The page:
Wife and I got into it a little bit the other night when I made an offhanded comment about something I misconstrued regarding breast pumping. I instinctively (and foolishly) attempted to justify and downplay the comment, but the words were already spoken and could not be taken back…the wound was exposed. Turns out it wasn’t the only thing I’d said in recent memory that had left a bad impression. While my instinct was to externalize the fault, I had to fight off the voice in the back of my mind that wanted me to blurt out something like, “postpartum, postpartum, it’s the change in hormones leading to increased sensitivity.” AKA: it’s not my fault you’re so sensitive. I was wise enough to keep my mouth shut on that one (especially since I was more than likely wrong even if I was right. ya dig?). She is entitled to her feelings regardless and I owe it to her to listen and validate.
One of the many traits I admire so much about my wife is that she is always willing to challenge me and speaks her mind. That’s not to say that I enjoy being shamed or reprimanded, but I do appreciate that nothing ever is bottled up and we never have explosive hostile arguments. Since the wound was already exposed, we continued. The conversation intensified as she reminded me of some other comments I had made lately in the presence of other people that cast her (and our family) in a negative light: Thing 1’s deficiencies, my lack of dude-time, jealousy over other couples’ labor distribution ratios (some of the guys I know get away with SO much!), etc… It was hard to hear it all, but I knew that I had erred but I tried to stage a contextual defense for some of my behaviors.
There was some back and forth as I sought to clarify my reasoning but in the end, I was humbled. The wound was disinfected and clean and we could both heal and move on. Something about behind every great man, there’s usually a great woman?
So what exactly did I learn from this conversation?
1. A reminder: “If you don’t have something nice to say, don’t say it.” It holds up. Sometimes it’s just better to STFU. What I say and do matter just as much as what I don’t say or do.
2. Sensationalism has consequences. Complaining is easy. Complimenting and praising takes a more mindful approach. Much like the news media’s focus on the most attention-grabbing headlines instead of the less exciting good news…it’s the low hanging fruit. I need to remember that on the whole there’s a lot more positives in my life than low points and not to fall into the negativity trap. Calling attention to the lows, even if making what I think is a humorous observation, isn’t doing anyone any favors.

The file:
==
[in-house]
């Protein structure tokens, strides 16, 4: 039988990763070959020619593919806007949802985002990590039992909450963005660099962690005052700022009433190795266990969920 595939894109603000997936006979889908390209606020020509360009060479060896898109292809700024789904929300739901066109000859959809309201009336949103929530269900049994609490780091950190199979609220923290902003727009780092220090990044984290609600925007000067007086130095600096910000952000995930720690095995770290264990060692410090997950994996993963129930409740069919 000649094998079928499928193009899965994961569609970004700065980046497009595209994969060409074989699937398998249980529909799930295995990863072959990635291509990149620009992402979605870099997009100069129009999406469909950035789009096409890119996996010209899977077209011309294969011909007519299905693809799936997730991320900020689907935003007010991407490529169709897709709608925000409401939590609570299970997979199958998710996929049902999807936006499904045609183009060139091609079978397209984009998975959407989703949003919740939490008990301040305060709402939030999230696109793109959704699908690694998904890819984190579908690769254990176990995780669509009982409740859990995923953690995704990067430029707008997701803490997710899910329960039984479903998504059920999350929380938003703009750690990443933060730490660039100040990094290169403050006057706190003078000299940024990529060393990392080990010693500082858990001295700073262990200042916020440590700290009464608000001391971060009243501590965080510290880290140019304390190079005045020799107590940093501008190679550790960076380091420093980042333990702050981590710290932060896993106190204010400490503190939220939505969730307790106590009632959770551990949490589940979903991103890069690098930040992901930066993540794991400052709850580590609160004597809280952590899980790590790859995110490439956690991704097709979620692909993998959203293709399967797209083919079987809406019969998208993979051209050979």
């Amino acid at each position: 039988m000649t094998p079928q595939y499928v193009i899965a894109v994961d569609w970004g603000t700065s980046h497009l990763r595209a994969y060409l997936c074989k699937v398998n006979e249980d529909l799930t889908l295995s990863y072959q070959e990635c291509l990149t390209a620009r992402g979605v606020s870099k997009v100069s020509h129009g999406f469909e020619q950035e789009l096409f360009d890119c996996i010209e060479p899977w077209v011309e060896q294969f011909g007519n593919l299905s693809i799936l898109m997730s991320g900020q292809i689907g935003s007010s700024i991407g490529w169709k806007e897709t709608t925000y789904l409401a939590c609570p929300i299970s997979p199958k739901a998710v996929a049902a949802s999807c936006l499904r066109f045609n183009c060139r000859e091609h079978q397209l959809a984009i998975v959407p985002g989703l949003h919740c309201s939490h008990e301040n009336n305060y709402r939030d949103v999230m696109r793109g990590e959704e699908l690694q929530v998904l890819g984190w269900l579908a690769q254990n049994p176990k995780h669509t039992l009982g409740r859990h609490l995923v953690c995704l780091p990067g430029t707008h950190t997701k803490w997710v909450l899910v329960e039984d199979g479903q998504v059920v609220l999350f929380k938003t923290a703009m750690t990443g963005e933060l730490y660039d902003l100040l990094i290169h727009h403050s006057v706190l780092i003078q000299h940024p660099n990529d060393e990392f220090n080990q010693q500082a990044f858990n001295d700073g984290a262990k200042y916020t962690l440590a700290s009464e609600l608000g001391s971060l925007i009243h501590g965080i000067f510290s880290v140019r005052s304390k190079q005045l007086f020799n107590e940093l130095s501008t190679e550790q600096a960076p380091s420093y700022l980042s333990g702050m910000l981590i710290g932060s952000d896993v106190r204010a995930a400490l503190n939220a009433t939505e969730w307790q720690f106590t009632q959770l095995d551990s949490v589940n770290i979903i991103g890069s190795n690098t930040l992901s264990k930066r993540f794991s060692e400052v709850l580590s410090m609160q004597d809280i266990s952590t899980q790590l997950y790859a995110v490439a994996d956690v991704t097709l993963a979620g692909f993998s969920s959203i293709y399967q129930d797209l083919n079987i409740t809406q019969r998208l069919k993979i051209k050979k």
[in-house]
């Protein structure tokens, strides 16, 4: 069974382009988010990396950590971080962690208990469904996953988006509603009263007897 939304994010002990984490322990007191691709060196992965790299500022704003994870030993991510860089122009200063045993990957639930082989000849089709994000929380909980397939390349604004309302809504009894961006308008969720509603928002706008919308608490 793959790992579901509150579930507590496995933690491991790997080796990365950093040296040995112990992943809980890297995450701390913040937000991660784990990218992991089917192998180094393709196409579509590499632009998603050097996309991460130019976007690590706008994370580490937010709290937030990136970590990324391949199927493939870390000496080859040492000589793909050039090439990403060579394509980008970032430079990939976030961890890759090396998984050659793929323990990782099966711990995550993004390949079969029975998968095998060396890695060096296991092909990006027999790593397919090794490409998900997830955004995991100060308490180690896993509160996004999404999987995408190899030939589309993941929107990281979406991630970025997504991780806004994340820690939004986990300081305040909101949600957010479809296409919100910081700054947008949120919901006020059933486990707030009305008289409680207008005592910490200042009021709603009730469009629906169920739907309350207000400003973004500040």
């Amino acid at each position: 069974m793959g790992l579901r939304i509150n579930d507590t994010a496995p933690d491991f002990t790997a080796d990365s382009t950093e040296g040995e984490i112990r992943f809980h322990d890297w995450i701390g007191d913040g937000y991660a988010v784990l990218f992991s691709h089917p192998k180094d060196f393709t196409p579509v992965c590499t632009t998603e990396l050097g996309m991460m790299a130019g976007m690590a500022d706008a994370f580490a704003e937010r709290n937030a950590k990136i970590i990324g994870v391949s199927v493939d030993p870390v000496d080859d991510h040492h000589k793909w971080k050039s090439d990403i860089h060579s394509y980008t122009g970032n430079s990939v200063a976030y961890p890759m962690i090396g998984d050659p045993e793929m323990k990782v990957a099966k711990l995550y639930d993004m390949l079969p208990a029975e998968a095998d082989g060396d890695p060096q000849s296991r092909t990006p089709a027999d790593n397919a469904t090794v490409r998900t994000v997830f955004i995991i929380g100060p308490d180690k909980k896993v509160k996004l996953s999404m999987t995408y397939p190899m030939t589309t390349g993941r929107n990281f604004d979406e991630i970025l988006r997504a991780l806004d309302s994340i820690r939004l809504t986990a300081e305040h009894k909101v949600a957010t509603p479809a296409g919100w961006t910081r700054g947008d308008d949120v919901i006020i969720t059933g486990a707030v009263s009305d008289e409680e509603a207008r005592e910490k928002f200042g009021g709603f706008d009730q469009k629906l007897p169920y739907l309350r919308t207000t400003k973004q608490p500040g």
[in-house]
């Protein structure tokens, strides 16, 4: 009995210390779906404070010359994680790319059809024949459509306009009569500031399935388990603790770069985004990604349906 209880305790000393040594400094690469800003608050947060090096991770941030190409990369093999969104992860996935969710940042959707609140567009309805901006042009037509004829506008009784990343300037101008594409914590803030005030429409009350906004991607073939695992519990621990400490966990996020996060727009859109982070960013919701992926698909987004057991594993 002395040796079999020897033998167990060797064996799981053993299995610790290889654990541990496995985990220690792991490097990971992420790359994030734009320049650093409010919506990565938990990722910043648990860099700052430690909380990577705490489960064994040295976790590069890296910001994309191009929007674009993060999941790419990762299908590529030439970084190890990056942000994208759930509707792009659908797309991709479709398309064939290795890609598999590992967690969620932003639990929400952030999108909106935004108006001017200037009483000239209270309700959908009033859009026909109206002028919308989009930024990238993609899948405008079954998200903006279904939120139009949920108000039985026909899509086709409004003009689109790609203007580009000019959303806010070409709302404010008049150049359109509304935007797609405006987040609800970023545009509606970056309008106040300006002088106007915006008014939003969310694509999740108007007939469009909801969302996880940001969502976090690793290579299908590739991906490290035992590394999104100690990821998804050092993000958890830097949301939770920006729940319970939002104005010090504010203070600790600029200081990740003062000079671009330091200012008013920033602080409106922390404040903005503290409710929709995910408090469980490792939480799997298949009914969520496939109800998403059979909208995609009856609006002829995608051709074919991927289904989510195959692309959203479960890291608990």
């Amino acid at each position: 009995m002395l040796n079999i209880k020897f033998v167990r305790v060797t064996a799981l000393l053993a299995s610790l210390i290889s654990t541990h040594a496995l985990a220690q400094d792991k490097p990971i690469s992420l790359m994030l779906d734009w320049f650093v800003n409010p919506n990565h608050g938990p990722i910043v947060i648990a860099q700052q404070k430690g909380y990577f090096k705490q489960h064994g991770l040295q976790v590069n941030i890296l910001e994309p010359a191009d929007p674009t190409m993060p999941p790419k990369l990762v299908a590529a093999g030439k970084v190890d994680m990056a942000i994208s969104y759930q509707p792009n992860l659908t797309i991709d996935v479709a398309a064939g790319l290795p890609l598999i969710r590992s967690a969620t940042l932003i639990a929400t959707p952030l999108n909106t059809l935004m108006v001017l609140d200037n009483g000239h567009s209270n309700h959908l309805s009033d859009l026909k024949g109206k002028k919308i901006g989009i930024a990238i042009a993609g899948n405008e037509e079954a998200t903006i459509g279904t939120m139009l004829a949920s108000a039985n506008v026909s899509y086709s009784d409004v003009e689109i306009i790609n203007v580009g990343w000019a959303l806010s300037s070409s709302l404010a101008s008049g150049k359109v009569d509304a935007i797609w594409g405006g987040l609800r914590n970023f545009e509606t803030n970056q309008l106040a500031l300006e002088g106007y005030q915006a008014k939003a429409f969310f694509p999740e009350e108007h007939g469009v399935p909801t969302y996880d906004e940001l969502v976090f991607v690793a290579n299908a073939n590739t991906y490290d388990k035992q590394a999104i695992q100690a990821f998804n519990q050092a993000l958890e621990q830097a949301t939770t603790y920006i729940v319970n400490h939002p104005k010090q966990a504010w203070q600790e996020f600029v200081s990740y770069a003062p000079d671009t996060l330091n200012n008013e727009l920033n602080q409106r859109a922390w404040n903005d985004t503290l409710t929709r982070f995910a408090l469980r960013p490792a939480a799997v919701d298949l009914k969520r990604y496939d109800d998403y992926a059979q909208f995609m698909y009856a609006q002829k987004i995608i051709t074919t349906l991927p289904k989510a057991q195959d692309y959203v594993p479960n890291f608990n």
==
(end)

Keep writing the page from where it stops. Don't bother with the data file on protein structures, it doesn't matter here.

I’m typically a pretty positive and upbeat person, even when sleep deprived. I’ve had a lot to celebrate lately: a loving and supportive wife who keeps me on my toes and shares in all of these wacky life adventures with a bounce in her step and sharp wit, a charming, inquisitive, playful and vibrant three-year-old, a new daughter who is as peaceful and sweet as anyone could hope, and a stable job doing meaningful work with the flexibility to prioritize family while providing plenty of opportunities to grow professionally. Not to mention the friends and family who are making this journey with us.
Anyway, it was just a reality check. Sarcasm and sensationalism are cheap shots and fade quickly from memory. A waste of verbal space, really. It was a good reminder, if painful to hear at the time, to be truer to my own perspective and positive outlook. Thanks, wifey, for taking me to task. You make me a better husband, father, friend and man.
Up next, a book review: Duct Tape Parenting. Wait, book review? You mean, I have time to read?